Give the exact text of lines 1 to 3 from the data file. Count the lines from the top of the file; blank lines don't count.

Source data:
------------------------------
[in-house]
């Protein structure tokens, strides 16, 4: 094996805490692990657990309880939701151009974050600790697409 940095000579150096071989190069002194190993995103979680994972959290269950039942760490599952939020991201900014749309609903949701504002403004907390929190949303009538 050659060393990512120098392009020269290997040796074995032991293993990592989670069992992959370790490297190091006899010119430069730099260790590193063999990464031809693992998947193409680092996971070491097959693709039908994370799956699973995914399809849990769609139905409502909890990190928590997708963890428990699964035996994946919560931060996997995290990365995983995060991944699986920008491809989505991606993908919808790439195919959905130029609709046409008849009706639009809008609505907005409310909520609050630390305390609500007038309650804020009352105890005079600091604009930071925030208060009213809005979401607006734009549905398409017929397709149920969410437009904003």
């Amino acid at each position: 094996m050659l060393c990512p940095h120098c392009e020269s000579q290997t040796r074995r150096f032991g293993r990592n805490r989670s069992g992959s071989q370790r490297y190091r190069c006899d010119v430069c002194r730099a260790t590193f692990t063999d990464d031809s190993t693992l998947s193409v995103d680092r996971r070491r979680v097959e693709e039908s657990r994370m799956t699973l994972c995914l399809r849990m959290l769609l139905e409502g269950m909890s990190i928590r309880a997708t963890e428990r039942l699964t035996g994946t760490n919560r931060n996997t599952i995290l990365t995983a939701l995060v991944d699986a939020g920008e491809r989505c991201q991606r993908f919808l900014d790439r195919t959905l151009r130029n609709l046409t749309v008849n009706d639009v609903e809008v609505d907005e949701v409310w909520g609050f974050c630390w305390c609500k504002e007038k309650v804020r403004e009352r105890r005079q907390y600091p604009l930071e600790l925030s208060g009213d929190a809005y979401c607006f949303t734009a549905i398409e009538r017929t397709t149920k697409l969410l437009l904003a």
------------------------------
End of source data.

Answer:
[in-house]
């Protein structure tokens, strides 16, 4: 094996805490692990657990309880939701151009974050600790697409 940095000579150096071989190069002194190993995103979680994972959290269950039942760490599952939020991201900014749309609903949701504002403004907390929190949303009538 050659060393990512120098392009020269290997040796074995032991293993990592989670069992992959370790490297190091006899010119430069730099260790590193063999990464031809693992998947193409680092996971070491097959693709039908994370799956699973995914399809849990769609139905409502909890990190928590997708963890428990699964035996994946919560931060996997995290990365995983995060991944699986920008491809989505991606993908919808790439195919959905130029609709046409008849009706639009809008609505907005409310909520609050630390305390609500007038309650804020009352105890005079600091604009930071925030208060009213809005979401607006734009549905398409017929397709149920969410437009904003």
């Amino acid at each position: 094996m050659l060393c990512p940095h120098c392009e020269s000579q290997t040796r074995r150096f032991g293993r990592n805490r989670s069992g992959s071989q370790r490297y190091r190069c006899d010119v430069c002194r730099a260790t590193f692990t063999d990464d031809s190993t693992l998947s193409v995103d680092r996971r070491r979680v097959e693709e039908s657990r994370m799956t699973l994972c995914l399809r849990m959290l769609l139905e409502g269950m909890s990190i928590r309880a997708t963890e428990r039942l699964t035996g994946t760490n919560r931060n996997t599952i995290l990365t995983a939701l995060v991944d699986a939020g920008e491809r989505c991201q991606r993908f919808l900014d790439r195919t959905l151009r130029n609709l046409t749309v008849n009706d639009v609903e809008v609505d907005e949701v409310w909520g609050f974050c630390w305390c609500k504002e007038k309650v804020r403004e009352r105890r005079q907390y600091p604009l930071e600790l925030s208060g009213d929190a809005y979401c607006f949303t734009a549905i398409e009538r017929t397709t149920k697409l969410l437009l904003a």